- 12 November 2014
- 18:30 - 20:00 GMT
Institution of Civil Engineers One Great George Street Westminster London , SW1P 3AA United Kingdom
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Thermal conductivity of the ground is an important parameter in the design of ground energy systems, which have an increasing role to play in providing renewable heat to the built environment. This presentation explores some of the uncertainties and limitations of thermal response testing with reference to two case studies.
First an instrumented thermal response test carried out in a 150m deep borehole in east London will be examined. This test shows how a single unique value of bulk thermal conductivity may not be appropriate in all cases due to ground stratification and the presence of groundwater flow.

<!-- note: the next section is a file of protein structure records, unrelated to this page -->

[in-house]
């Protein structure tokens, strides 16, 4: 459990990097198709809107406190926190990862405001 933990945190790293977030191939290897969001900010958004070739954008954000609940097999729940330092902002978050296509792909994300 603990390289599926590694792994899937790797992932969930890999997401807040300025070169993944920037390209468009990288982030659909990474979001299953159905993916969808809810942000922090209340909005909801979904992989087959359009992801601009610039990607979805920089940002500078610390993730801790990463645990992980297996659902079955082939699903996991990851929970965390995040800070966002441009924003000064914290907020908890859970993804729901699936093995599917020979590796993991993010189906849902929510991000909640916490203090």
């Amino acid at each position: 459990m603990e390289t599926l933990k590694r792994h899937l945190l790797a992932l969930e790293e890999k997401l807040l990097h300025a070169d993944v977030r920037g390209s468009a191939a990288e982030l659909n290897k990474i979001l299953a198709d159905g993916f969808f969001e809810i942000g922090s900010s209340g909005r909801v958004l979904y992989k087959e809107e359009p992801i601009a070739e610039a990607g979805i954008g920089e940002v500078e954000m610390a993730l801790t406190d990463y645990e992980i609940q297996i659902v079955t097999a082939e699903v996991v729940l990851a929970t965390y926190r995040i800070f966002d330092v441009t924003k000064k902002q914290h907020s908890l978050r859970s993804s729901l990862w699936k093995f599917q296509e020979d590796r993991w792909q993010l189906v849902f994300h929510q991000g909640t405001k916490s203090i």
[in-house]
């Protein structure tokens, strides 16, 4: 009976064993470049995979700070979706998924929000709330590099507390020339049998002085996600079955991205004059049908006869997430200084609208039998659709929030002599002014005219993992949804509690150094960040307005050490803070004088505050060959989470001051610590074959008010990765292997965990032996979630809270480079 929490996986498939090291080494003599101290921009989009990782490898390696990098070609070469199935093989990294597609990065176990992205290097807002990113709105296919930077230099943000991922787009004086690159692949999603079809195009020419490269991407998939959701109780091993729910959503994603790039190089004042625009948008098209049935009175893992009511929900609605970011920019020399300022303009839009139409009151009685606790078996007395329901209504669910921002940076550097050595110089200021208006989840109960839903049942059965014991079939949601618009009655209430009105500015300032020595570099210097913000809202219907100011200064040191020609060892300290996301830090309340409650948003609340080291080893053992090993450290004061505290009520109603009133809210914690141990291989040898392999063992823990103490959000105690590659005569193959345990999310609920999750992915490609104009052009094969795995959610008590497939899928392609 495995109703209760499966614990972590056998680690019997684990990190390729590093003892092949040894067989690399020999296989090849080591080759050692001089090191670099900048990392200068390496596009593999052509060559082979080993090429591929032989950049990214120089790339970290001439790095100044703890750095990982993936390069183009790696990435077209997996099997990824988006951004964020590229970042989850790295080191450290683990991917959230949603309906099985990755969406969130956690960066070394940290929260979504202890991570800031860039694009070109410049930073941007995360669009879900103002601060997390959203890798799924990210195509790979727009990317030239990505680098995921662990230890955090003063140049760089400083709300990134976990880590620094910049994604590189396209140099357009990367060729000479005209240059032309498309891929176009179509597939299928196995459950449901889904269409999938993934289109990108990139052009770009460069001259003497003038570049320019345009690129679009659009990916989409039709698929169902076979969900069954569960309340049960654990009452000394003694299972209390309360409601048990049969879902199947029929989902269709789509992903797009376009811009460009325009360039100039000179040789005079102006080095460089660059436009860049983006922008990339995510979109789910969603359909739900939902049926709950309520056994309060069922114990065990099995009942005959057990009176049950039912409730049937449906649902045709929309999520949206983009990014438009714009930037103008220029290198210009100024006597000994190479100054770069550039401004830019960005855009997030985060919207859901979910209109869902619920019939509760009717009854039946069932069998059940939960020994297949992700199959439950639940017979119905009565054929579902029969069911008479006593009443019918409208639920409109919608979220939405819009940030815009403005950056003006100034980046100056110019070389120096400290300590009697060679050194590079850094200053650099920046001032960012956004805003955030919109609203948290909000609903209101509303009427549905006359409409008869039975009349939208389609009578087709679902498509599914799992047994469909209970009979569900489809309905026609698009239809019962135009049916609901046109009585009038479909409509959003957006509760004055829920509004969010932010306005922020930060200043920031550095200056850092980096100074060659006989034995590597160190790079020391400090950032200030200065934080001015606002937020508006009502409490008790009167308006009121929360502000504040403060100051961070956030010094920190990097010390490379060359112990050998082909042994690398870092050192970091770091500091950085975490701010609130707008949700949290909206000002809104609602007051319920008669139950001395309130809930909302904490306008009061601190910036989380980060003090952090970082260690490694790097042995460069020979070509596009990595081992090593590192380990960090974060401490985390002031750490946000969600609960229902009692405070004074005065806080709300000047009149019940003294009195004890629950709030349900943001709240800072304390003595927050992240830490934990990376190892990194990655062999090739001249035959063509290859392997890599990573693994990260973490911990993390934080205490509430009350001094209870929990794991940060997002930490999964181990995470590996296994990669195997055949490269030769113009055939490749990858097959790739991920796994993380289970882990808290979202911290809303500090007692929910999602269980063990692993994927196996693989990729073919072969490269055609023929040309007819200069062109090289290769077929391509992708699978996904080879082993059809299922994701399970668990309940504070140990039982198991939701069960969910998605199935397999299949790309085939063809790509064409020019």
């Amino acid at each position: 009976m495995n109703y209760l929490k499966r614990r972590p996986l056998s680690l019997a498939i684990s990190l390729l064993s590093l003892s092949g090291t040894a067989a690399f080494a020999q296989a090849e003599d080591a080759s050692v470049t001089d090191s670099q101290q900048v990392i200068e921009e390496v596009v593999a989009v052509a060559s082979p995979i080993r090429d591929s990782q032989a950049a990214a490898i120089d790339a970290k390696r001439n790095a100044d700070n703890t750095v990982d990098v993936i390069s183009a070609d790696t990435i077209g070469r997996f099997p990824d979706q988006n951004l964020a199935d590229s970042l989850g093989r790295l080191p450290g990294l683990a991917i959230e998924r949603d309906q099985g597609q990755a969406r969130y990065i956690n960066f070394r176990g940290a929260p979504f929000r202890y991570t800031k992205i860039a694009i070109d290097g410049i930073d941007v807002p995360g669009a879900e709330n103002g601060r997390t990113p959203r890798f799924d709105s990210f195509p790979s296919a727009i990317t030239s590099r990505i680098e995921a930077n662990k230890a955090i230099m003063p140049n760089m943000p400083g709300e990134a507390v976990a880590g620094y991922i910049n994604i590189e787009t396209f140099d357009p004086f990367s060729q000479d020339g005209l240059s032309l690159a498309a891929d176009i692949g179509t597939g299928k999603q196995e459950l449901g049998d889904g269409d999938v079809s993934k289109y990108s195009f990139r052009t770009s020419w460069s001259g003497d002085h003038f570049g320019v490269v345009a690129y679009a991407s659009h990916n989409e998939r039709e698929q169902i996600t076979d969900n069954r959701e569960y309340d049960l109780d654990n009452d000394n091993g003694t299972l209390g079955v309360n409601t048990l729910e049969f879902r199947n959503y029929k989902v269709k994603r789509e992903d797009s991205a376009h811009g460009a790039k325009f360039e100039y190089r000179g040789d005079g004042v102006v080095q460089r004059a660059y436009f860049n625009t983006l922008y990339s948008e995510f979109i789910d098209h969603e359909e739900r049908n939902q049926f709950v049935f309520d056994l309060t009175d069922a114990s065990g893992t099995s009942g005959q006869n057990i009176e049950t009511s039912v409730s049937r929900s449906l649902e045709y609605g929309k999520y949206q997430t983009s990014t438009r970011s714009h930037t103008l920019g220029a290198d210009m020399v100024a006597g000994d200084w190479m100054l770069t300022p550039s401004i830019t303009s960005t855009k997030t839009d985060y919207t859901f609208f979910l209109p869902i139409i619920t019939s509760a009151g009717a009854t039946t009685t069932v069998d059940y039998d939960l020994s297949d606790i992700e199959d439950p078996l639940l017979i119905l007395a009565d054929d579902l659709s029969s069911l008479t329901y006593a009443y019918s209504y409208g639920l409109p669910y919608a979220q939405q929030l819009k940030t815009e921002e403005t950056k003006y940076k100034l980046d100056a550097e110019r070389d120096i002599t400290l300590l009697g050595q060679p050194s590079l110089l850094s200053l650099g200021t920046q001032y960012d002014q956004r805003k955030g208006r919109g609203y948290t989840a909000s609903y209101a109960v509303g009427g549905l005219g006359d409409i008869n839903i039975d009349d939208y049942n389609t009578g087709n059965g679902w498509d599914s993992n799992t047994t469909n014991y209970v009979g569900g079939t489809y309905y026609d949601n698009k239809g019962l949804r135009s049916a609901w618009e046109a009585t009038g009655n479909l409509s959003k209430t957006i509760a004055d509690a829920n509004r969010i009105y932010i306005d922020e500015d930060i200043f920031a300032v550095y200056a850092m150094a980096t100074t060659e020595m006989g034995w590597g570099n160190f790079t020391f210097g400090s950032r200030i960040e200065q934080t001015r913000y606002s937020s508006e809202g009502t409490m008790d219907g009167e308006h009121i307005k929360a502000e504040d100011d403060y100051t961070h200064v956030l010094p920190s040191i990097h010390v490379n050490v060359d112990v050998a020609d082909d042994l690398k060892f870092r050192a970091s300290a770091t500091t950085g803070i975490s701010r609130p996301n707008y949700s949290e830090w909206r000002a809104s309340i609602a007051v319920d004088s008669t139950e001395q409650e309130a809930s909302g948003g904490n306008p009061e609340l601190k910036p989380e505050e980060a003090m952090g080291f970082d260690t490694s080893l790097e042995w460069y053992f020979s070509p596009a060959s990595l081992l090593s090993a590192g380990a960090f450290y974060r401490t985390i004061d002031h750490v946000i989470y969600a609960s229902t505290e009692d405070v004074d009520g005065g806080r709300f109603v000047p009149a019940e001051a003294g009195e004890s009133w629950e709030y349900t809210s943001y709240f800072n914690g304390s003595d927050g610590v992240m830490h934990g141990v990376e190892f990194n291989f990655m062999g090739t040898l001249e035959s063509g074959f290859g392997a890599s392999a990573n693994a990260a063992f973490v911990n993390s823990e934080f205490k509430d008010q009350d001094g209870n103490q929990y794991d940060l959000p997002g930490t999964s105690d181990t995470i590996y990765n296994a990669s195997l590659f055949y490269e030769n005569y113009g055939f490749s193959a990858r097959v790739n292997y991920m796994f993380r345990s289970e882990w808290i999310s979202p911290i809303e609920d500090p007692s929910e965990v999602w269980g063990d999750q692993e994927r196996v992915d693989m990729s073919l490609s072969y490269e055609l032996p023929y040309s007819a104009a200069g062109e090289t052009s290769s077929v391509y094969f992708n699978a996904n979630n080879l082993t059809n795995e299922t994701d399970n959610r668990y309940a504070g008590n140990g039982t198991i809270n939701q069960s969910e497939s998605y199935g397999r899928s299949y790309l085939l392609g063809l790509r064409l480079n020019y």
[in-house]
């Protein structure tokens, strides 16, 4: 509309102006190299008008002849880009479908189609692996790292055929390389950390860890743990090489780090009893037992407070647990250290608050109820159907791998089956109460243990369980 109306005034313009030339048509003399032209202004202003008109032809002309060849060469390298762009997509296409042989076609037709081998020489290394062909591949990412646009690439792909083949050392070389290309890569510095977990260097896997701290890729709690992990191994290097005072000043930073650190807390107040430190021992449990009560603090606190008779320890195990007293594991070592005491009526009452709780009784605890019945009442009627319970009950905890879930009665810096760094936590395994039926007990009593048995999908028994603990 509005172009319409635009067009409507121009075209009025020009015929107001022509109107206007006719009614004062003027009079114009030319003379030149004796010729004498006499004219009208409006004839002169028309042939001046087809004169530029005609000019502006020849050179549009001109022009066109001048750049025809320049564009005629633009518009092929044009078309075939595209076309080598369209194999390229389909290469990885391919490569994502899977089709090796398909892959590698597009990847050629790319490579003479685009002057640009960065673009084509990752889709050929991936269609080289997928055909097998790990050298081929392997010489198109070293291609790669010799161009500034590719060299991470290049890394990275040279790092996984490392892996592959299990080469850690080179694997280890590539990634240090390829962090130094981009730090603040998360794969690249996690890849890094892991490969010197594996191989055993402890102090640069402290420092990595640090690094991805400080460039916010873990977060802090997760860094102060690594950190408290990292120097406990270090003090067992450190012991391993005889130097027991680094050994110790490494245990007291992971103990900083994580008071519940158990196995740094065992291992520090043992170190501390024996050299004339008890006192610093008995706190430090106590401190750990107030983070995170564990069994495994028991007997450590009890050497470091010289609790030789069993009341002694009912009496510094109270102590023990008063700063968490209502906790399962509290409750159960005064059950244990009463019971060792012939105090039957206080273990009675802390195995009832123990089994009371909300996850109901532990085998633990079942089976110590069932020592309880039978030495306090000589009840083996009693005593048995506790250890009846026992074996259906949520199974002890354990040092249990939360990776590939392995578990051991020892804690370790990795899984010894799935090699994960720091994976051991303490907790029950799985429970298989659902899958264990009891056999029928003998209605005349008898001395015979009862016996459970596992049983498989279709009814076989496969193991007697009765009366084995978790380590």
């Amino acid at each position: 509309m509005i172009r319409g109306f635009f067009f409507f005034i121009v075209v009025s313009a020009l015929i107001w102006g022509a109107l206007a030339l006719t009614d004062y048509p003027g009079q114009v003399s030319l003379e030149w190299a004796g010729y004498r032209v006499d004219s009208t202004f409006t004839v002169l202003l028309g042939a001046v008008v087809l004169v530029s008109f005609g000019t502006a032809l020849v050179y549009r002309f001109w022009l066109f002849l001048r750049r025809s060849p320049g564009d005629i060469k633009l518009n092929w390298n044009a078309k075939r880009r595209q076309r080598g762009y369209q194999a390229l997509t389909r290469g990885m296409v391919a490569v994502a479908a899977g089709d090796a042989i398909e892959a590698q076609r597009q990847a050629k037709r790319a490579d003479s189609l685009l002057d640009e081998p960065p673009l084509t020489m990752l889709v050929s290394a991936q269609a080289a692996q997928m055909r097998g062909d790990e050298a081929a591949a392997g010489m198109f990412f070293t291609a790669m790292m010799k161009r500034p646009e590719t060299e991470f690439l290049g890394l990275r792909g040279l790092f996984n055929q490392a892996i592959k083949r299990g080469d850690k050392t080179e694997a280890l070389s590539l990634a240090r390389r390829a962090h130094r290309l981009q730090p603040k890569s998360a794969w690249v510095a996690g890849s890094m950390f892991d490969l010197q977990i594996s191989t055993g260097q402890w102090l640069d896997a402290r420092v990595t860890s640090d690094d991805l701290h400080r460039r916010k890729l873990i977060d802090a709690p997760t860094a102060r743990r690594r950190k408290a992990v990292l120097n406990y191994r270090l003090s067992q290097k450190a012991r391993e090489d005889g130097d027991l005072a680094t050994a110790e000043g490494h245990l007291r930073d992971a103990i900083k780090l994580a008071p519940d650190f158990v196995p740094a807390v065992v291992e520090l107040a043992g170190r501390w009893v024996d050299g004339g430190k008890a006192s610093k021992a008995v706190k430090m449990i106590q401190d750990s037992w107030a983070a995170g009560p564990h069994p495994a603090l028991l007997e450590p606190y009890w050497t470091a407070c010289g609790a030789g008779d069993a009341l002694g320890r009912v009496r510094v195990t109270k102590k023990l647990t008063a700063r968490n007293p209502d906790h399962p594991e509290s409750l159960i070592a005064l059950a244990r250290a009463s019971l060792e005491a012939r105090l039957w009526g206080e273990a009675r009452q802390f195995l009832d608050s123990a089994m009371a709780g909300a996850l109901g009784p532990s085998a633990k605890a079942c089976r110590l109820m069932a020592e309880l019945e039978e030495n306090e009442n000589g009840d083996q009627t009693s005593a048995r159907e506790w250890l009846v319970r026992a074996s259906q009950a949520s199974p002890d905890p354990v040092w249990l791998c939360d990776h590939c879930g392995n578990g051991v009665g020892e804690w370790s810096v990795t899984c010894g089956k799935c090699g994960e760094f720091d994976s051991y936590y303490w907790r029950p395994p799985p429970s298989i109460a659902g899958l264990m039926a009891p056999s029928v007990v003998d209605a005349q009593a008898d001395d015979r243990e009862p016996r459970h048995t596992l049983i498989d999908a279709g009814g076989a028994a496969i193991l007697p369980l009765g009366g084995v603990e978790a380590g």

Secondly the potential pitfalls of applying thermal response testing to energy piles will be explored using data from an instrumented test site in Texas. Here the effect of pile size and construction materials on the required test time will be discussed.
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